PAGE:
Q. My 3-year-old son has asthma and has to use a nebulizer, a tabletop unit with tubing that involves securing a mask over his mouth and nose. It takes about 15 minutes to administer a dose of medicine. Why can't his doctor prescribe a hand-held inhaler with a spacer and mask, which is a much quicker process?
A. A nebulizer and an inhaler offer two different ways to deliver the same medicine to relieve asthma symptoms, says Dr. Susan Schuval, chief of allergy and immunology at Stony Brook Children's Hospital. A child may have to take the medicine intermittently when experiencing symptoms, or daily as a preventive measure. While parents may prefer the inhaler because it takes less time, Schuval agrees with your doctor and usually also recommends a nebulizer rather than an inhaler for children younger than 5.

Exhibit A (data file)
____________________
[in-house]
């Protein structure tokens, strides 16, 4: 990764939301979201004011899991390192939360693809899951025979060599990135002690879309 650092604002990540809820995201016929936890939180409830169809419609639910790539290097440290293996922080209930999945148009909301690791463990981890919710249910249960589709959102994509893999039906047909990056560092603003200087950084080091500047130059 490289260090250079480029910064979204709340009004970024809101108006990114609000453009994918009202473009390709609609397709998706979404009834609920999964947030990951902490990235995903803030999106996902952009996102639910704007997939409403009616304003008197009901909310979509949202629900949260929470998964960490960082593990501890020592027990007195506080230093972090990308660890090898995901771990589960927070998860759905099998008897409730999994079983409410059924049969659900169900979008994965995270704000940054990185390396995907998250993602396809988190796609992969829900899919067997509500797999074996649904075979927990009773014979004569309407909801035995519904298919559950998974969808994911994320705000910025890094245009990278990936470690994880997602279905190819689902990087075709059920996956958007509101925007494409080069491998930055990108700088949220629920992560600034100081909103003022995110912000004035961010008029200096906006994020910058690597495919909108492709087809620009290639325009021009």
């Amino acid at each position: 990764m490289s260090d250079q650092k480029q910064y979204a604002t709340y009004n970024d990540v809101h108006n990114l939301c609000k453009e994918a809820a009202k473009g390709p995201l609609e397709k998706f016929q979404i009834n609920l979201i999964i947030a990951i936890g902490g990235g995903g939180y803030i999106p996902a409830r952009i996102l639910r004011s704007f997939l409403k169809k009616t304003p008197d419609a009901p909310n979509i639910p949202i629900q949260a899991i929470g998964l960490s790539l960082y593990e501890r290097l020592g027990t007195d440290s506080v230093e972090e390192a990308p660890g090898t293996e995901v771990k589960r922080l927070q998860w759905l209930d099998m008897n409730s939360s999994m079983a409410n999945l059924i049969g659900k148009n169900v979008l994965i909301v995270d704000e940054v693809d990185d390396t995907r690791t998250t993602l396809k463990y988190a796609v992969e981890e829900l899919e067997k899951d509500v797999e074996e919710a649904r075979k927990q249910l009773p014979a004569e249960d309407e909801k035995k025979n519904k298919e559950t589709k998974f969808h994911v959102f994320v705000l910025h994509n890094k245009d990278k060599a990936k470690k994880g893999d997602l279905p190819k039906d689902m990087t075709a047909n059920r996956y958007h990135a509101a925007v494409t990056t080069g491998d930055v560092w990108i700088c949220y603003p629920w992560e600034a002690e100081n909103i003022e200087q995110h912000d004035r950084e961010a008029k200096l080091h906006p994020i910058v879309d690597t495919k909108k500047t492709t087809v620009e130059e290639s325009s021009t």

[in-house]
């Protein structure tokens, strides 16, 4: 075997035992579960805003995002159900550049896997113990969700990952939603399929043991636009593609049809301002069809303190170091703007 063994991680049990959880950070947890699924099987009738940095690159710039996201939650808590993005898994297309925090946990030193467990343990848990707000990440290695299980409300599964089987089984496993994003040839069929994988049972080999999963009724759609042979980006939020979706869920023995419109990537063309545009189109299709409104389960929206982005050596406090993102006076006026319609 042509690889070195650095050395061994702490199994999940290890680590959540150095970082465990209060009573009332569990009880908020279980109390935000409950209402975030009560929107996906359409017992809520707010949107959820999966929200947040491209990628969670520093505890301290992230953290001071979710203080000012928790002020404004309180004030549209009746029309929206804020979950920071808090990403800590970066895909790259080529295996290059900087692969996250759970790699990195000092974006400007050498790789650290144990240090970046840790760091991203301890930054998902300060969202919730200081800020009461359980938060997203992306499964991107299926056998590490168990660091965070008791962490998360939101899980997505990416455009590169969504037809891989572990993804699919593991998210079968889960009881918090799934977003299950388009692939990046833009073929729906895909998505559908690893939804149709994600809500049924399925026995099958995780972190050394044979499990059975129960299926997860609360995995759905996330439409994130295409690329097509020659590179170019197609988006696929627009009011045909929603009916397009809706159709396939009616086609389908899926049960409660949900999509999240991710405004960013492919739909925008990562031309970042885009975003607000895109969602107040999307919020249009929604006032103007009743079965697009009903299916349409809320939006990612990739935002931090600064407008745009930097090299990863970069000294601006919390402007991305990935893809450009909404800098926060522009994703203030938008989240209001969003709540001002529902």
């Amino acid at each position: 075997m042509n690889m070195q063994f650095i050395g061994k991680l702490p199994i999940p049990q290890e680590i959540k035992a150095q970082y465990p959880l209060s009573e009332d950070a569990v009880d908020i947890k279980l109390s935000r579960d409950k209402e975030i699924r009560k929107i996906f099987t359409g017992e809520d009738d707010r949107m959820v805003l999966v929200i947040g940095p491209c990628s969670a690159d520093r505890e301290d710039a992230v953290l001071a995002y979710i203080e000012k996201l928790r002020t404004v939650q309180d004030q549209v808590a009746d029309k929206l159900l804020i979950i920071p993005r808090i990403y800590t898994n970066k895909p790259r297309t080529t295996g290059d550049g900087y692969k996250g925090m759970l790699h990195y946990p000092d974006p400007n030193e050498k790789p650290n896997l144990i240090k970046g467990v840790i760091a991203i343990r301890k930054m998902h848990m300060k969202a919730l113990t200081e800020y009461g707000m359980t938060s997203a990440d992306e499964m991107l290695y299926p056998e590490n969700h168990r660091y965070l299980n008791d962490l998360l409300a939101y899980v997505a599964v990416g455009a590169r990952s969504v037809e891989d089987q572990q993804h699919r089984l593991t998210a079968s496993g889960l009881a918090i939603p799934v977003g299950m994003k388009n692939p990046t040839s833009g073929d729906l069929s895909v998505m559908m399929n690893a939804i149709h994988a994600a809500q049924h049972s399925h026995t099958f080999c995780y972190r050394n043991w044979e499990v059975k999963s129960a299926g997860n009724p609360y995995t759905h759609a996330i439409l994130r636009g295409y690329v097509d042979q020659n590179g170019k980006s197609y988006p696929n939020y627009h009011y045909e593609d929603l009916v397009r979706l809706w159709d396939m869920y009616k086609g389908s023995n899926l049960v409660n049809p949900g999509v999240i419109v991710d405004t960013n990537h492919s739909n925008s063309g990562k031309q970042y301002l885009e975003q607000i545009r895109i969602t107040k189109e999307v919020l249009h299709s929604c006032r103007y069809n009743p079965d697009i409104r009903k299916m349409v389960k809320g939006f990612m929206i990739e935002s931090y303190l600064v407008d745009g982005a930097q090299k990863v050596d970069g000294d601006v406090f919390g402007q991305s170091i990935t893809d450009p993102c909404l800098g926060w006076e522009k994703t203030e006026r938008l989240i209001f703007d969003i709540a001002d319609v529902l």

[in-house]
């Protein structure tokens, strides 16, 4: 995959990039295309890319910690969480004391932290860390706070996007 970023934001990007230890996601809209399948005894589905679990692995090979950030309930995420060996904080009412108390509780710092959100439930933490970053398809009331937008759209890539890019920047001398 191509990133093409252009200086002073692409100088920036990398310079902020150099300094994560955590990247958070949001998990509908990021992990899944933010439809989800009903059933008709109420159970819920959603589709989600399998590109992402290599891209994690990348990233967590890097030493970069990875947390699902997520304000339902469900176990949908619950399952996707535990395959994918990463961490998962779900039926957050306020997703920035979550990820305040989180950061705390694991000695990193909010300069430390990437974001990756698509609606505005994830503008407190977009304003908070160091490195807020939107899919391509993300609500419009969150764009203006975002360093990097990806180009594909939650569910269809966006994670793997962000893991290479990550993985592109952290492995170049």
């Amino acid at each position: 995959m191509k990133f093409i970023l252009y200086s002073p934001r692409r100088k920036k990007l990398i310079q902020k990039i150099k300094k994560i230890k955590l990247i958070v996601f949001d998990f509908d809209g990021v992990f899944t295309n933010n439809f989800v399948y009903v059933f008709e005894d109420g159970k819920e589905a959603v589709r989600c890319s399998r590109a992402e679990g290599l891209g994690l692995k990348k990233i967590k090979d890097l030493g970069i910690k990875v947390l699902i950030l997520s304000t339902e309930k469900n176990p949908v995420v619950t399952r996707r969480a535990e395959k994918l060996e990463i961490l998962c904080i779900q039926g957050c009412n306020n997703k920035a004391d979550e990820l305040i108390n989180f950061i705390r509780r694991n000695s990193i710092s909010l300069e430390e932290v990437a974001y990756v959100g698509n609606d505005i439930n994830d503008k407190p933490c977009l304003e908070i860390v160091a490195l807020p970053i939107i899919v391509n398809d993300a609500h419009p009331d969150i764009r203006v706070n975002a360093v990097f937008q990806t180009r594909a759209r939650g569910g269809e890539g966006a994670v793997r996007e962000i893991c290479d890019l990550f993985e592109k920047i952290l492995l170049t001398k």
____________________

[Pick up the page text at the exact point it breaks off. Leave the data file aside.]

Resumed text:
When using an inhaler with a spacer -- also called a chamber -- parents need to hold a mask over the child's mouth and nose, and they have to depend on the child taking six to eight deep breaths to get the maximum benefit from the medication, Schuval says. Often very young kids don't really understand the concept of inhaling deeply and consistently. "The problem with young kids is it's variable how much of the dose they get," she says.
With a nebulizer, kids are breathing regularly over a longer time period. "I know they're getting all the medicine," Schuval says. "It doesn't depend on their effort at all."